Mongolia comes to West Virginia: Judges come to learn about American judicial process

By Carrie Salls | Aug 31, 2017

CHARLESTON – West Virginia Supreme Court of Appeals representatives recently met with a group of Mongolian judges to discuss the role of the Supreme Court and the appeal process, court administration, electronic filing and other judicial matters.

Chief Justice Allen H. Loughry II and Supreme Court Administrative Director Gary Johnson met with the judges July 27.

“Even though these judges came to West Virginia to learn about our judicial system, we also learn from them,” Loughry told The West Virginia Record.

Loughry said that, “while it is clear that each country has a unique history and develops its own system,” there are also similarities in the countries’ justice systems.

“The judges I spoke with expressed their desire to have a system of justice that is fair and to have well-trained judges,” Loughry said. “This is obviously a viewpoint shared by me and by all of the judges in our judicial system.”

According to the release, the Mongolian judges’ experience with the West Virginia court system was planned by the Center for International Understanding, a non-partisan organization based in Princeton.

The court said the center, along with the Open World Rule of Law Program and the U.S. Department of State, brings professionals from emerging democracies to Appalachia to learn about American government. Since the center opened in 1988, representatives from more than 70 countries have visited West Virginia.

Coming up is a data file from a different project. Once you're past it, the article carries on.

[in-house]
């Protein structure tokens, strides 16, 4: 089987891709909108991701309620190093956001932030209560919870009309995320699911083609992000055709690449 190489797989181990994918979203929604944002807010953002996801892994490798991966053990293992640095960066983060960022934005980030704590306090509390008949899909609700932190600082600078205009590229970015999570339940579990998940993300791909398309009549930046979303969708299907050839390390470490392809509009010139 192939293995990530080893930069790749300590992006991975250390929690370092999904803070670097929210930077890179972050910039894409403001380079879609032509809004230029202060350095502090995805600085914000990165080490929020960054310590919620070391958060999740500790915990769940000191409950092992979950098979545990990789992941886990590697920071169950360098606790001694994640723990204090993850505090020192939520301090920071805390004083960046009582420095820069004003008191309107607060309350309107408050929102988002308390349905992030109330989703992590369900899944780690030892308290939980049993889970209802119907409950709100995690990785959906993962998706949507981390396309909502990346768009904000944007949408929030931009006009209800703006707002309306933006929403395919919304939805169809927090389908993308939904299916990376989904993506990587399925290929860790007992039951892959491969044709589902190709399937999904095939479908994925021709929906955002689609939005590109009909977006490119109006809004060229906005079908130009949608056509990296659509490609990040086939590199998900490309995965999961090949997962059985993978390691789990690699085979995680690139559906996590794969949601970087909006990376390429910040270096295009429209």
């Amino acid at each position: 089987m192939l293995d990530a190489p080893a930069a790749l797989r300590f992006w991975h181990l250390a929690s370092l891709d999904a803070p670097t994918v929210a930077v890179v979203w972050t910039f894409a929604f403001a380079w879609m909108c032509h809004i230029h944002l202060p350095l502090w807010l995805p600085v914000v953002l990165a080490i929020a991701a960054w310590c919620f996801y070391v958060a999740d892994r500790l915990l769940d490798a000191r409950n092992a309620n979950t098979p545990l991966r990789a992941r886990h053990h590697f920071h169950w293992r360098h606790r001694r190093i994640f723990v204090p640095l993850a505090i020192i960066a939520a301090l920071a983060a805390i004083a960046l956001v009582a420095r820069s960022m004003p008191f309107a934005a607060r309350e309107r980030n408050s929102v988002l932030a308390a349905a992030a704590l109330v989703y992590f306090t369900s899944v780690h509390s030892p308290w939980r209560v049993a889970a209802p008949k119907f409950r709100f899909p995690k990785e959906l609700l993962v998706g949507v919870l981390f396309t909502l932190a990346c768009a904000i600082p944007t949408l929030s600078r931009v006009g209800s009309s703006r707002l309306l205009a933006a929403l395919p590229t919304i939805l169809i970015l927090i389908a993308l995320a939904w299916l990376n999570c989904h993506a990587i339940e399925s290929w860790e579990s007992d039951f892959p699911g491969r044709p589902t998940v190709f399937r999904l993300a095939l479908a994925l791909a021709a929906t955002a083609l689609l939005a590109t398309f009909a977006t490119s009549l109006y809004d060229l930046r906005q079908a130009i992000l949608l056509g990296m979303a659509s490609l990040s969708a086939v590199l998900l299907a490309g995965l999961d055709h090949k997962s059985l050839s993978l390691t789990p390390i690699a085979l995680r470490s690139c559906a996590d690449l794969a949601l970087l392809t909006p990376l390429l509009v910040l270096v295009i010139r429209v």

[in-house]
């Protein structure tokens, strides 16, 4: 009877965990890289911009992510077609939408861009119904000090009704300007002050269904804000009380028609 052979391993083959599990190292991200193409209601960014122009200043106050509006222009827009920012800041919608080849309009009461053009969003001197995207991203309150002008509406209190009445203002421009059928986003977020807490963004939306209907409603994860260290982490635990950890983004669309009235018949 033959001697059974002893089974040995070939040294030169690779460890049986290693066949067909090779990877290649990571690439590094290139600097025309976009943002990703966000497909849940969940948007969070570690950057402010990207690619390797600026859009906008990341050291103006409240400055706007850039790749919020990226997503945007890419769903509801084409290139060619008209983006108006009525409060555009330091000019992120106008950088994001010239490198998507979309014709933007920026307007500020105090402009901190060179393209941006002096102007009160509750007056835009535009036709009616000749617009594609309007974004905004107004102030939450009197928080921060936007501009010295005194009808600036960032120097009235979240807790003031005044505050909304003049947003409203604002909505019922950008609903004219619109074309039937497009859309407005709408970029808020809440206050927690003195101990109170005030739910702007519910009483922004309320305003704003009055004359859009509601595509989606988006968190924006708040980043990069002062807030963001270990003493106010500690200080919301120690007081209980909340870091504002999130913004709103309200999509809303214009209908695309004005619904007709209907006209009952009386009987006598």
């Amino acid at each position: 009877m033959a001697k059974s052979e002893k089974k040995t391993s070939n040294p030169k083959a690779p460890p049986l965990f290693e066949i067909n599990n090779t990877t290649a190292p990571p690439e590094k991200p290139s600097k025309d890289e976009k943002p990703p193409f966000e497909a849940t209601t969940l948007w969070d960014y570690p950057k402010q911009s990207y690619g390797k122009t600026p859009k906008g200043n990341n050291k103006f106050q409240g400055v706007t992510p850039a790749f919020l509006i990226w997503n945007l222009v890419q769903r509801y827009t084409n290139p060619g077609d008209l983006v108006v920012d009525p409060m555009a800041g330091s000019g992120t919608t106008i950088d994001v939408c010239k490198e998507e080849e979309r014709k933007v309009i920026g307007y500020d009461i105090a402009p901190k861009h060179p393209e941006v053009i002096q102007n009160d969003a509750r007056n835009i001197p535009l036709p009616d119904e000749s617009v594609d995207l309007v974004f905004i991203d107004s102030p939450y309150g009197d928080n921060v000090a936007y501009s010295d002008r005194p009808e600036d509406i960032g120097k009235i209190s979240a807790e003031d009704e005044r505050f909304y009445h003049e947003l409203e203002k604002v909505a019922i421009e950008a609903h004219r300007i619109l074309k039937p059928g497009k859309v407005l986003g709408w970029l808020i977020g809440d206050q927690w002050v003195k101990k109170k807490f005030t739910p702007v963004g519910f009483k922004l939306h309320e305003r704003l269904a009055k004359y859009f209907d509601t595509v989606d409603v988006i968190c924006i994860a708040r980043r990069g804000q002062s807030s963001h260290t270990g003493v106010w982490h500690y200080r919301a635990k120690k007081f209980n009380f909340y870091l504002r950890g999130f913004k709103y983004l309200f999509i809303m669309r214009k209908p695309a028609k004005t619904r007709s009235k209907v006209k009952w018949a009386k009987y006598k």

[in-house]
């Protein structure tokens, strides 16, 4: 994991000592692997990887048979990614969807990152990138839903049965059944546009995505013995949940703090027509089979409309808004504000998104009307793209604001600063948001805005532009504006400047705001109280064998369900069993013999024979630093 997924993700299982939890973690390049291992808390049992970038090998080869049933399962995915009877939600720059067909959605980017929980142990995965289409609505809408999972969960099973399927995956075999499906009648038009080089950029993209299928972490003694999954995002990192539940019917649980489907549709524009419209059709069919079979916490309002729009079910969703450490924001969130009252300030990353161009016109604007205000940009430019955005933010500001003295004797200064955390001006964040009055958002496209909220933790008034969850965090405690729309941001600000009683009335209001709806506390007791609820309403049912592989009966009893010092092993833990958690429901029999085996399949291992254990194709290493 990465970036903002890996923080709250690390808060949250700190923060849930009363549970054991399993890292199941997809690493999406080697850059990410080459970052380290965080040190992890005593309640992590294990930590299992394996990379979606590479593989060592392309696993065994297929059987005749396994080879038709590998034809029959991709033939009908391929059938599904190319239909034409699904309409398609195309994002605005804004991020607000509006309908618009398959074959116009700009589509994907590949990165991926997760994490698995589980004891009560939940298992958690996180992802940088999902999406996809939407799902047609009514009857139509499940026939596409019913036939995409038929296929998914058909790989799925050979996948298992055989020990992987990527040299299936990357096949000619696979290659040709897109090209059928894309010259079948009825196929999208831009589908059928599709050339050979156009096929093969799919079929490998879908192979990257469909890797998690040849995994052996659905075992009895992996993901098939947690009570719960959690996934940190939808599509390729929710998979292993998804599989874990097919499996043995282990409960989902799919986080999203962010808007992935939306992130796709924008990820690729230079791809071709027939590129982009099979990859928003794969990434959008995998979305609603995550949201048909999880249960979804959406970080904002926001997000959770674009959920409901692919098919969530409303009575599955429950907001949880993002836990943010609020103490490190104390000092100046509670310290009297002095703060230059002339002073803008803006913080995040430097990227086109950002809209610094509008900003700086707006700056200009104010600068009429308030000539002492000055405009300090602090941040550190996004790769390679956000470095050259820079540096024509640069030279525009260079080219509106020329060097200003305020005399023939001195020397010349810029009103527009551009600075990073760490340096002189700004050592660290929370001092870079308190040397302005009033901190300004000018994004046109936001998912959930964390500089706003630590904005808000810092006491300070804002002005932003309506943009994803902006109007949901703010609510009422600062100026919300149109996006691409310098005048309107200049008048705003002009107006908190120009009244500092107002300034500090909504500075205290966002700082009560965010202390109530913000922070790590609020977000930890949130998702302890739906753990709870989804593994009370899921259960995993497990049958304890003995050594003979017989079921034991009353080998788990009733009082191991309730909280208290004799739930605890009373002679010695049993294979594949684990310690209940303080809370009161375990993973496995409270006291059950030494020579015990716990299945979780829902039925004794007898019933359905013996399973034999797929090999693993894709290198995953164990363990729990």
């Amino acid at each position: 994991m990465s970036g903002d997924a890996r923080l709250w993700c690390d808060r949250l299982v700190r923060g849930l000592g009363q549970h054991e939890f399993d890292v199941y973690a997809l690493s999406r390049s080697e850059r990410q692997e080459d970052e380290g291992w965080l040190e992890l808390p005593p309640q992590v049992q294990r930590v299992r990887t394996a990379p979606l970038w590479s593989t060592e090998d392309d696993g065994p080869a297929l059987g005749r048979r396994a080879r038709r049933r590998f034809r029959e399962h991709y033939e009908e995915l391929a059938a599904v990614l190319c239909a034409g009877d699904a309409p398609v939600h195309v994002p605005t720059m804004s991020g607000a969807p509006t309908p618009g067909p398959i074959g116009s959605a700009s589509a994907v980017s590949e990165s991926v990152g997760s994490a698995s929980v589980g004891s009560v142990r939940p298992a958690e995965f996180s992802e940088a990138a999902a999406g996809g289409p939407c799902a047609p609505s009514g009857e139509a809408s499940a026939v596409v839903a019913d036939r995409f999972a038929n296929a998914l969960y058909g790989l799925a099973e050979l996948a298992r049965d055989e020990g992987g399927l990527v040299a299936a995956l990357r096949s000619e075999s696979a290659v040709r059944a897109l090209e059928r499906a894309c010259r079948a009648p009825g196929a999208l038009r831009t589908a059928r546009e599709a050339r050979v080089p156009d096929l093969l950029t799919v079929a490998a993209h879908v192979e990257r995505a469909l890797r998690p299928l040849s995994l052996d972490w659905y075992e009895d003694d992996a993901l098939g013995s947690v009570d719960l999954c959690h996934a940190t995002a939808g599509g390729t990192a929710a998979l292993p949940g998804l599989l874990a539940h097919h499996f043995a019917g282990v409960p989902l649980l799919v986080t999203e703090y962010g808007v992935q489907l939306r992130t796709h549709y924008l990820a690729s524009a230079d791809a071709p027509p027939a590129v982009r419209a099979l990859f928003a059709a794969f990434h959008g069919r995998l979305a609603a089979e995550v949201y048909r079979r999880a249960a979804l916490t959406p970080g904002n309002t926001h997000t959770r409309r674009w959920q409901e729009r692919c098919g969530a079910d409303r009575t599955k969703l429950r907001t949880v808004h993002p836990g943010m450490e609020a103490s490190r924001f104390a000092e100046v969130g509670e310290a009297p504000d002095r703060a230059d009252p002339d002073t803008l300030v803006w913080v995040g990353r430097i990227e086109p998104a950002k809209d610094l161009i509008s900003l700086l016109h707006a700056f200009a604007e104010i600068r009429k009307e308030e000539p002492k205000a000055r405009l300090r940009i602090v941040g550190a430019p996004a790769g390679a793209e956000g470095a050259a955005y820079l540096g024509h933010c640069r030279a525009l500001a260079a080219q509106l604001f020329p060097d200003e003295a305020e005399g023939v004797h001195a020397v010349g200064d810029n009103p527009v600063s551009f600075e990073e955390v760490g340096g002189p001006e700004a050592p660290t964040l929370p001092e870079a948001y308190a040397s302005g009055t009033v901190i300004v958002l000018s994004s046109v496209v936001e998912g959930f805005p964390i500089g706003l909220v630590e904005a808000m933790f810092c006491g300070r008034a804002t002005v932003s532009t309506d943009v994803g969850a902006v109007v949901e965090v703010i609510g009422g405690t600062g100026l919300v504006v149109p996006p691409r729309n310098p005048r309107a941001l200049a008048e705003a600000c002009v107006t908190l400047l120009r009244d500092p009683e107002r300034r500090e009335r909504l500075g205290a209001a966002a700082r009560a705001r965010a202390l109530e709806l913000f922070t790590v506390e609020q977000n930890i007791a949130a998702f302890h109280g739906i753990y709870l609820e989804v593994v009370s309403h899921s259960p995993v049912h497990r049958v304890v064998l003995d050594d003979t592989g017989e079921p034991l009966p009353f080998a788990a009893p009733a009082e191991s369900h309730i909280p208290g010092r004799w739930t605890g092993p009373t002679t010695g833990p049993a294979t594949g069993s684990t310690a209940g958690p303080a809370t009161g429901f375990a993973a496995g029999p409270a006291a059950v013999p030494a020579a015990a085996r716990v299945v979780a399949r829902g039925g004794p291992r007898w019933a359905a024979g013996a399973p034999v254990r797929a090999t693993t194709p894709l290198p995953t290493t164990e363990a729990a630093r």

While in West Virginia, the Mongolian judges watched a circuit court sentencing hearing, a family court hearing and a video arraignment in magistrate court.

Loughry said programs like those run by the center are important because “it is in the best interest of the United States to discuss our judicial system with leaders from other countries.”

“The judicial branch is the cornerstone of democracy, and this program allows West Virginia judicial officials to help educate others about our system of government,” Loughry said. “It allows us to share with them the importance of an independent judiciary that makes rulings based upon the law and not based upon external influences.”

Loughry said the West Virginia court system has been involved in this program for years and has had visitors from many countries.

“I am hopeful that visiting judges learn the value of our democracy and value of the rule of law,” he said. “They are able to see how legal disputes are decided in open court for the entire world to see. I am hopeful they learn that the level of transparency in our judicial system also leads to trust in the judiciary by our citizens.”

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